The famous Blue Man Group is here to get the party started
Blue Man Group are many things: they're actors, rock stars, comedians, artists, science teachers and ravers – and they roll all of that into 90 brilliant minutes. It took the trio 25 years since its inception on the streets of New York to land in Singapore, but the wait was well worth it: it’s probably the most fun you can ever have at the theatre.
It starts even before the house lights are dimmed. An LED message board broadcasted a string of helpful advice – including ‘Please do not be electronically annoying during the show. Drone piloting is right out. As is posting photos of the meal you just ate’ – and spurred the crowd to say ‘hello’ and wish ‘happy birthday’ to several audience members. And then, as thumping beats filled the theatre, there they were: their larger-than-life shadows were projected onto a screen, which is soon lifted to reveal the trio of Blue Men.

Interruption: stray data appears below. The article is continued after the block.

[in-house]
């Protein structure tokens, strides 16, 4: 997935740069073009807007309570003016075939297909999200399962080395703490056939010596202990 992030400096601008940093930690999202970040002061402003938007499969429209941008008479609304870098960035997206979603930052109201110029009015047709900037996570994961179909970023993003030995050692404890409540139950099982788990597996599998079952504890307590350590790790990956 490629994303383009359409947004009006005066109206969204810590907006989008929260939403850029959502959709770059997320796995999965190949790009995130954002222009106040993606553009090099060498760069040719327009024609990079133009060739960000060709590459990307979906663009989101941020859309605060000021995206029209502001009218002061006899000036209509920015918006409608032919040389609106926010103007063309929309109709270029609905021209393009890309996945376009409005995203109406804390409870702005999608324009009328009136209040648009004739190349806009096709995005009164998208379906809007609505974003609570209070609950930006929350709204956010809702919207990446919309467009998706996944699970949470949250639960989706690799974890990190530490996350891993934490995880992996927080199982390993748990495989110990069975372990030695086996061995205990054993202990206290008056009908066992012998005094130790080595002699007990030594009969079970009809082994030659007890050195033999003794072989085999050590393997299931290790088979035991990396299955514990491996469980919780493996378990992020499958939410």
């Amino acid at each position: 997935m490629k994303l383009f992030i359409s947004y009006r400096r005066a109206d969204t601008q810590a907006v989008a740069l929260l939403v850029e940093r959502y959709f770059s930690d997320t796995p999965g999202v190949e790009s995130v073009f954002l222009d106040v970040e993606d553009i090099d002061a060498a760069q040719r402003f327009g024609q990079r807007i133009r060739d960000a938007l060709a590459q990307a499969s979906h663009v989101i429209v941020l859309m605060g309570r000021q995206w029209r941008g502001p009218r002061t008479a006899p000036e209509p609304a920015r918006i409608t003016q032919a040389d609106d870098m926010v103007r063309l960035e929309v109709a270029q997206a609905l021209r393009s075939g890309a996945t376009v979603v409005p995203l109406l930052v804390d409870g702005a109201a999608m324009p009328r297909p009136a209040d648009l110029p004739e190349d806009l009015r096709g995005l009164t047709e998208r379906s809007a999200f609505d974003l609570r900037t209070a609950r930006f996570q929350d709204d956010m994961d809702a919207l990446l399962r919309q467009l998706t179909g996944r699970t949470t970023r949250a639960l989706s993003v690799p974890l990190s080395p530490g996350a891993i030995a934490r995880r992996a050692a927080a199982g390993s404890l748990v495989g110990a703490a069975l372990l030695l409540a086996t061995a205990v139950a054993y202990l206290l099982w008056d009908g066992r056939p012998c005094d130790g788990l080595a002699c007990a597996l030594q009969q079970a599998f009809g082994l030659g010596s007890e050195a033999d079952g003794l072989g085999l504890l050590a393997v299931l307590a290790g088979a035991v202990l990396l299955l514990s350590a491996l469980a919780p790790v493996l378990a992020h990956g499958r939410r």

Covered from head to fingertips in electric blue paint, these cheeky, mute, bald aliens experience the world through child-like eyes and hands. Which means you'll hardly be sitting still. 'Audience participation' isn't just a cute thing to say about the show – it's the cherry on top of the Twinkie. The Twinkie that, when we caught the performance, an admittedly sheepish lady in the crowd shared onstage with the Blue Men themselves.
The rest of us were hardly idle spectators – the ponchos given out to those in the first few rows before the famous 'paint-drumming' routine should provide enough of a hint. And when the trio ended an incredible segment that saw them catch gumballs with their mouths, before regurgitating them into a 'sculpture' that may or may not end up in your bag, we crossed our fingers that we'd be the lucky ones.
The Group are also famous for their innovative use of technology. Take the ‘GiPad’ sequence, for instance. A huge screen was loaded with a series of 'apps', such as a game that allows the Blue Men to physically enter the virtual world, resulting in a series of hilarious costume changes. Another giant screen took us on a digital journey inside the human eyeball. And yet another screen depicted a stickman teaching us how to party in style. Not that we needed the help. Because by the time gigantic, colourful balls and sheets of tissue paper were flung into the audience at the show's climax, we were already up on our feet dancing.
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